An ACL tear is one of the most frequent injuries in dogs, and treatment options include rest, immobilization, and sometimes surgery. Dogs can heal from an ACL injury without surgery. For many dogs, orthopedic braces and supplements can be successful alternatives to surgical treatment.
A licensed veterinarian is the only person you should visit to find out if your dog needs surgery or if there are alternatives to surgical intervention. After an ACL tear has been diagnosed in your dog, you'll want to give serious thought to the many treatment options at your disposal.
Understanding Torn ACLs in Dogs
ACL injuries are quite common for athletes. The thin band of connective tissue in the center of the knee that we name the anterior cruciate ligament (ACL) in humans is really referred to as the cranial cruciate ligament (CCL) in dogs. Thus, we are actually talking about a CCL tear when we describe this knee injury in dogs.
Can a dog recover from a torn CCL without surgery? Yes, but it depends on the individual dog and the level of damage to the ligament. Surgery may be required if your dog is in extreme pain or unable to put weight on the affected leg. If surgery isn't an option, a veterinarian can recommend alternative treatments such as rest, nutrition, rehabilitation exercises, and supplements.
The bottom line is that a torn CCL in dogs can often be healed without surgery. The key is to follow the advice of your veterinarian and give your pup the necessary care to help them recover as quickly as possible. No matter what treatment option you choose, it's important to provide your dog with a safe and comfortable environment so they can heal properly.
Which Dogs Are Most Likely to Tear Their CCL?
Large breed dogs are more likely to experience ACL tears than any other type of dog. This is primarily due to their increased weight and size and the fact that they're more prone to traumatic injuries when playing and running.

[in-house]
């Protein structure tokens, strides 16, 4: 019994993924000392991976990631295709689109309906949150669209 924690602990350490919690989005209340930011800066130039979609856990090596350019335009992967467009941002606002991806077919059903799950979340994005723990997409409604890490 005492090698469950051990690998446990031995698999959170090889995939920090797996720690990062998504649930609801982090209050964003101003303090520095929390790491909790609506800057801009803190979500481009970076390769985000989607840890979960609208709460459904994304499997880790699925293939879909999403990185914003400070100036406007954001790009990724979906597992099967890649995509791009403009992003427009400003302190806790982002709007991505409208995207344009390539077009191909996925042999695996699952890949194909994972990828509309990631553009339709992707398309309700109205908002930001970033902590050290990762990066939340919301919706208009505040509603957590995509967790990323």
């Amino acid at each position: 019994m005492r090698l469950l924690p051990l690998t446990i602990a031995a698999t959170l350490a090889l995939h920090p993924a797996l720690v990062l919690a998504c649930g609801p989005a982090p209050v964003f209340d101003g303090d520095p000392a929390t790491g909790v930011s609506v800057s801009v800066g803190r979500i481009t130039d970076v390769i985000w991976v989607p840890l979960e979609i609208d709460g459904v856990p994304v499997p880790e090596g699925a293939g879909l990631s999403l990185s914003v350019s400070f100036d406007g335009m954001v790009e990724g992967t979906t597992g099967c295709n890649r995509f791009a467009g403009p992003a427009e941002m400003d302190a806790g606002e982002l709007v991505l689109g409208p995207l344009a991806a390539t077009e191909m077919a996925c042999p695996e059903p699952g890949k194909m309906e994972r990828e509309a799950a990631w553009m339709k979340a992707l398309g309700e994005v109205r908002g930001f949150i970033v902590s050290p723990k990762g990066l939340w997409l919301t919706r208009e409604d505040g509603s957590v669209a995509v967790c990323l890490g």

These breeds are prone to CCL tears:
- Golden Retriever
- German Shepherd
Obese dogs are also prone to these tears due to the added pressure on their joints. Helping your dog maintain a healthy weight is essential for keeping them healthy and increasing their lifespan. Finally, senior dogs are also at risk of ACL tears because their joints and ligaments have aged over time.
Non-Invasive Treatments for Torn CCLs in Dogs
Non-surgical interventions for torn CCLs in dogs include rest, physical therapy, and supplements.
Rest is critical to allow the knee joint to heal itself. In addition, physical therapy can help strengthen the muscles around the knee and support joints that have been weakened by injury. Supplements such as glucosamine and chondroitin are sometimes recommended to further promote joint health and reduce pain associated with CCL injuries.
No matter your treatment option for your beloved four-legged friend, it's important to be patient, as healing takes time! To further assist your dog, you may consider orthotic and prosthetic devices from Bionic Pets. The company was started with the goal of helping animals with mobility differences lead full and happy lives.
Take a look at our products today to learn more about how we can help promote your pet's recovery success—your furry pal will thank you later!